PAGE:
Heritage, Winter 2004 Page: 36
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Buckner Children's Home in Dallas has cared for orphans and the less fortunate for more than a
century. At right, founder R.C. Buckner. Images courtesy of Buckner Baptist Benevolences.
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Historic Texas organization celebrating 125 years of service
By Scott Collins
One hundred twenty five years have passed since
R.C. "Father" Buckner founded an orphanage in
East Dallas in 1879. This year, the organization,
which still works to help the less fortunate, celebrates
Buckner's long and lasting legacy of care.
His peers and contemporaries knew Buckner as a man of ceaseless
energy and drive. He traveled Texas campaigning for the formation
of an orphan's home and found an ally in Texas Baptist
deacons. After a series of letters, he called for the formation of a
Texas Baptist Deacons Convention, which convened in Paris,
Texas, in 1877.
At the meeting, Buckner sponsored a resolution to begin an
orphan's home as soon as $2,000 could be raised. Those present
that day named him the fundraising agent for the project. Two
days later, Dr. Buckner collected his first funds, $27, when he
passed a hat among "fellow brethren" visiting under the shade of
an oak tree. The first dollar given was his very own. By the end of
1879 he had collected $1,200, which he supplemented with a personal
bank note. On April 9, 1879, a charter was filed with the
Secretary of State, and in December of the same year, Buckner
rented a small cottage in East Dallas to care for the first three
Within two years, Buckner had purchased 44 acres six miles
east of Dallas, where Buckner Children's Home still operates
today. Gradually adding land and property, the home owned more
than 500 acres by the turn of the century. The facility became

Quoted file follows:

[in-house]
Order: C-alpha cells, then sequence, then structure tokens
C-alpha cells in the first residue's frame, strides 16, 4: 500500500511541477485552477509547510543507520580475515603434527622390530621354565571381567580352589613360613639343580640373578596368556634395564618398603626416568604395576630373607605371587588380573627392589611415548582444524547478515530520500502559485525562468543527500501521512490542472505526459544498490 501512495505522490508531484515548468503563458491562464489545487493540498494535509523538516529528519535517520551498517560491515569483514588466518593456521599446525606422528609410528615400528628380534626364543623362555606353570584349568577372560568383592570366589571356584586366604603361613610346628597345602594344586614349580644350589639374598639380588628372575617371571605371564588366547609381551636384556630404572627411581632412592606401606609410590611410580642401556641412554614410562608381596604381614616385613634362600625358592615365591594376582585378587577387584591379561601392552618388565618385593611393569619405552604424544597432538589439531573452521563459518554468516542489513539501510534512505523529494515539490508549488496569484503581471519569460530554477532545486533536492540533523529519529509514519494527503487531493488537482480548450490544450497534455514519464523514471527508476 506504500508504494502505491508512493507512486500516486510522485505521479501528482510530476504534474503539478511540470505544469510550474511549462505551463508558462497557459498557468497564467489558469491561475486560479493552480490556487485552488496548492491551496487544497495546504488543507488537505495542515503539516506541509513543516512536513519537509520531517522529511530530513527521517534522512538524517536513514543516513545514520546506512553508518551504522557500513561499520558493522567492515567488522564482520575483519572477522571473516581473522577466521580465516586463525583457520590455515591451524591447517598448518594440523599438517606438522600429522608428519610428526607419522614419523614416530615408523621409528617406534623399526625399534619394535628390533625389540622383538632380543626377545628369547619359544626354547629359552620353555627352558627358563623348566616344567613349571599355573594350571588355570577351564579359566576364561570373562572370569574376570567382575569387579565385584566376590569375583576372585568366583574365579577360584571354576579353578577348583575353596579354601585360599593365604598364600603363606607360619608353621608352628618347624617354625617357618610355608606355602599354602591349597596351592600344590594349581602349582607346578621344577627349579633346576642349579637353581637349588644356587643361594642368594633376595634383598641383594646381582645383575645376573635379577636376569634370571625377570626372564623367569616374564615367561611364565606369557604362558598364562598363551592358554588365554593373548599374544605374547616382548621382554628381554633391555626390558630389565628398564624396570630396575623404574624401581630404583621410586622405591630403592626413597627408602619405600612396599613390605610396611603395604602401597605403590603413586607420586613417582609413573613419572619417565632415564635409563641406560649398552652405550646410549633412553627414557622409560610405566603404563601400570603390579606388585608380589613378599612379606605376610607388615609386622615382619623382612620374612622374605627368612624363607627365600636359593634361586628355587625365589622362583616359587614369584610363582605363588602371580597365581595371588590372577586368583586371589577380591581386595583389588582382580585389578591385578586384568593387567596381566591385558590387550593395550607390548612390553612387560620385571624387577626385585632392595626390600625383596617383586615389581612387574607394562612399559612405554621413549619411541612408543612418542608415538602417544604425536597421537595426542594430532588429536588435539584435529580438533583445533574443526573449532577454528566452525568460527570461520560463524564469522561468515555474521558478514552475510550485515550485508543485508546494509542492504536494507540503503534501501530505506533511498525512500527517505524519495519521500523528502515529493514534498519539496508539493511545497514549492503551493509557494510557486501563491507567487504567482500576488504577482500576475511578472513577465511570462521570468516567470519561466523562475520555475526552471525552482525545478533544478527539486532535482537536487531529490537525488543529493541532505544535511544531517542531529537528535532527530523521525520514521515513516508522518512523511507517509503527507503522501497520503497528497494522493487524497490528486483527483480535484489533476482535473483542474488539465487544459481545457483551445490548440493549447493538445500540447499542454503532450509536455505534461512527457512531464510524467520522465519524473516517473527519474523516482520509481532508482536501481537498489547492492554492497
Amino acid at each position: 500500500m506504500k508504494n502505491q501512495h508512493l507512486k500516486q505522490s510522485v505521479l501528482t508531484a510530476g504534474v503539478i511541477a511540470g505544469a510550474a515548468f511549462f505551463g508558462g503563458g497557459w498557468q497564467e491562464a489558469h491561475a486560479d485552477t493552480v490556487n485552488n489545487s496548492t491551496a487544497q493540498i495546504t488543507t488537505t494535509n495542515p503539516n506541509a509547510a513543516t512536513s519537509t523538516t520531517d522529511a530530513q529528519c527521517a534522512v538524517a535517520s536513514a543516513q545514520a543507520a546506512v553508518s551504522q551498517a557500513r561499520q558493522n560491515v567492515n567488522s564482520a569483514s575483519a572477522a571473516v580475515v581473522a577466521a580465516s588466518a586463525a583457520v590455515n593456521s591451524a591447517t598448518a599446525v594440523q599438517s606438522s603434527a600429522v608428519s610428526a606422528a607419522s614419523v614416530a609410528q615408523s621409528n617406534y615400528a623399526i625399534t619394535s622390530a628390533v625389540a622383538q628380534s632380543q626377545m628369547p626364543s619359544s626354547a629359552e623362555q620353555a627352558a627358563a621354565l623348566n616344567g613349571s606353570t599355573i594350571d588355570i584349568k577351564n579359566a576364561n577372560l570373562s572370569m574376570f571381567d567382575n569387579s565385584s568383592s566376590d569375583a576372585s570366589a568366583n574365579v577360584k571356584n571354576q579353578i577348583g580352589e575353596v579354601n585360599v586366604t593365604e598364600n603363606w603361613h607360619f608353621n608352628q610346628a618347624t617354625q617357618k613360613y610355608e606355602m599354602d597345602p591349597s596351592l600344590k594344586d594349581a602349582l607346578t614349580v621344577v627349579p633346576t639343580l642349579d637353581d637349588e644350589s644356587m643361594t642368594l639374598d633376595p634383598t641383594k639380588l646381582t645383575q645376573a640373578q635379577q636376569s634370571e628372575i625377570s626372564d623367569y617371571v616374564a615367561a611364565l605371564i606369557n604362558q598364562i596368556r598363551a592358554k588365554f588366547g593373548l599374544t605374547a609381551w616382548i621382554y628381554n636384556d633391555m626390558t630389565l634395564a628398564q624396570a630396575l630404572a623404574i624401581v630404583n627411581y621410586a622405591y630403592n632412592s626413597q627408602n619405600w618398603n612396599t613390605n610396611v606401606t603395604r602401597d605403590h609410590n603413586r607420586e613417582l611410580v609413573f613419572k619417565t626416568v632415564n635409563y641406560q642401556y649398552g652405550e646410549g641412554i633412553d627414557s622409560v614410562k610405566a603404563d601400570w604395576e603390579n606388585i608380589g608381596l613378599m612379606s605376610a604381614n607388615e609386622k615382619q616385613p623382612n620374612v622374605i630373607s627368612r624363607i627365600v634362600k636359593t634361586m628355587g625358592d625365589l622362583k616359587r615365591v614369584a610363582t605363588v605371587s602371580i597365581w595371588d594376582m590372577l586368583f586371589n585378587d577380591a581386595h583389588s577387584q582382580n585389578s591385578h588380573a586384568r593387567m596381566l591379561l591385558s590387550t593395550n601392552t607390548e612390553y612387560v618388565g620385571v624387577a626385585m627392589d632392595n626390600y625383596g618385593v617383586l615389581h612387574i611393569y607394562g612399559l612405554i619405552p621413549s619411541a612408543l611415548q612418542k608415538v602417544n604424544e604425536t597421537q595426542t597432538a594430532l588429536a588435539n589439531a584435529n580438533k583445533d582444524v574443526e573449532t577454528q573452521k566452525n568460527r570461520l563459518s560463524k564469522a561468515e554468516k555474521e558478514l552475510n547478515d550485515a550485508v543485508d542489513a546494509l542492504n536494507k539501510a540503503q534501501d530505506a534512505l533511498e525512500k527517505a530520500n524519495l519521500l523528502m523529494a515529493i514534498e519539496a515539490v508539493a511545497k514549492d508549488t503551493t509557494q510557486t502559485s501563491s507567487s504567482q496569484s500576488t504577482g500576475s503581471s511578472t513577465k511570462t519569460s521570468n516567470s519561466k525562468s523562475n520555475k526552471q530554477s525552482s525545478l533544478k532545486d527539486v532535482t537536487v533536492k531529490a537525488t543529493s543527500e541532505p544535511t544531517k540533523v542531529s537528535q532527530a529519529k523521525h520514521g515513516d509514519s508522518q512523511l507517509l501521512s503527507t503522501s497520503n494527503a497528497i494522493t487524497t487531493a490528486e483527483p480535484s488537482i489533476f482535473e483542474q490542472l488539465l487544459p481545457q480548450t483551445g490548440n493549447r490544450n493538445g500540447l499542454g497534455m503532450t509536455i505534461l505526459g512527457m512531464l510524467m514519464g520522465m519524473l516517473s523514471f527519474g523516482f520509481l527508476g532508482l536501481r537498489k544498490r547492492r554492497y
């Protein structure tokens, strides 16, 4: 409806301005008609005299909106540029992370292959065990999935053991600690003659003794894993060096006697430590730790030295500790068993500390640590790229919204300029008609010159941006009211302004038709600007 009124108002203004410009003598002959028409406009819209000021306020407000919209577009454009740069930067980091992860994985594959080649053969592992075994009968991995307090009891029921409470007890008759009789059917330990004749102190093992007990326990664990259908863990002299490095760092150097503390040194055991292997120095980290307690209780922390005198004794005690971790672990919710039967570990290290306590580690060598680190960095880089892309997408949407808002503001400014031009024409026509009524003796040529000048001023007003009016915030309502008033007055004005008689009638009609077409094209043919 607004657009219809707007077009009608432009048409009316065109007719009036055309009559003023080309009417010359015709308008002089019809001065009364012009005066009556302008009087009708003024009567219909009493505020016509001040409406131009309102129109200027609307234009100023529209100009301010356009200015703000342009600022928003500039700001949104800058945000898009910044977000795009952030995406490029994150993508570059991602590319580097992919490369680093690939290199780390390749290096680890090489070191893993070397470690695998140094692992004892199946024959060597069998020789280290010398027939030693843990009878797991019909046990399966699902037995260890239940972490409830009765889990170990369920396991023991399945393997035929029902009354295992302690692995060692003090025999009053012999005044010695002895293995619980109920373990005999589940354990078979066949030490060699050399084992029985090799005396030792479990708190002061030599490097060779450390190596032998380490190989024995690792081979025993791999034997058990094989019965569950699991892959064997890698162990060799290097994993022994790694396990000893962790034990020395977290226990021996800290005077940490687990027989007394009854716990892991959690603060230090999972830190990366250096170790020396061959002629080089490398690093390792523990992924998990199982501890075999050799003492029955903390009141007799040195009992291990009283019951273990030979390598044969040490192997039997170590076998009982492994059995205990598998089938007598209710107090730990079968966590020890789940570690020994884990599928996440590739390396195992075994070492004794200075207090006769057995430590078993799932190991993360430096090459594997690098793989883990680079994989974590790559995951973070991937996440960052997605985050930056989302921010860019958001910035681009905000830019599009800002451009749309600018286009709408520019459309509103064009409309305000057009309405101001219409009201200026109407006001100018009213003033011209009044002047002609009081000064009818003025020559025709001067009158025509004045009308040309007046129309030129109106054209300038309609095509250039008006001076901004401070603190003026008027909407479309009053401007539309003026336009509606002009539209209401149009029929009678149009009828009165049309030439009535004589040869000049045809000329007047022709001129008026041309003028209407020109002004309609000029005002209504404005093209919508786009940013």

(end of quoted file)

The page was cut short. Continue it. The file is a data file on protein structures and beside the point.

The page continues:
almost entirely self-sufficient with its own school, farming operation,
bakery, laundry, and eventually a radio station.
In addition to the orphanage, Buckner was also heavily
involved in community and state affairs. In 1877, he founded the
first high school in North Texas for African-Americans. He was
instrumental in establishing the Dallas Humane Society and
served as its president. He founded Children's Hospital in Dallas
in 1894 and was one of the driving forces behind the opening of
Baptist Memorial Sanitarium, now Baylor Healthcare System,
serving as president of the board from 1904-1908.
Today, Buckner is one of the largest and most diverse private
social care agencies of its kind in the nation. Under the leadership
of Dr. Kenneth L. Hall, the organization's fifth president,
Buckner is a vastly diversified ministry dedicated to the
restoration, care, and healing of children, families, and senior
Scott Collins is vice president of communications for Buckner Baptist
HERITAGE f WINTER 2004
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Texas Historical Foundation. Heritage, Winter 2004, periodical, Winter 2004; Austin, Texas. (https://texashistory.unt.edu/ark:/67531/metapth45372/m1/36/: accessed June 14, 2021), University of North Texas Libraries, The Portal to Texas History, https://texashistory.unt.edu; crediting Texas Historical Foundation.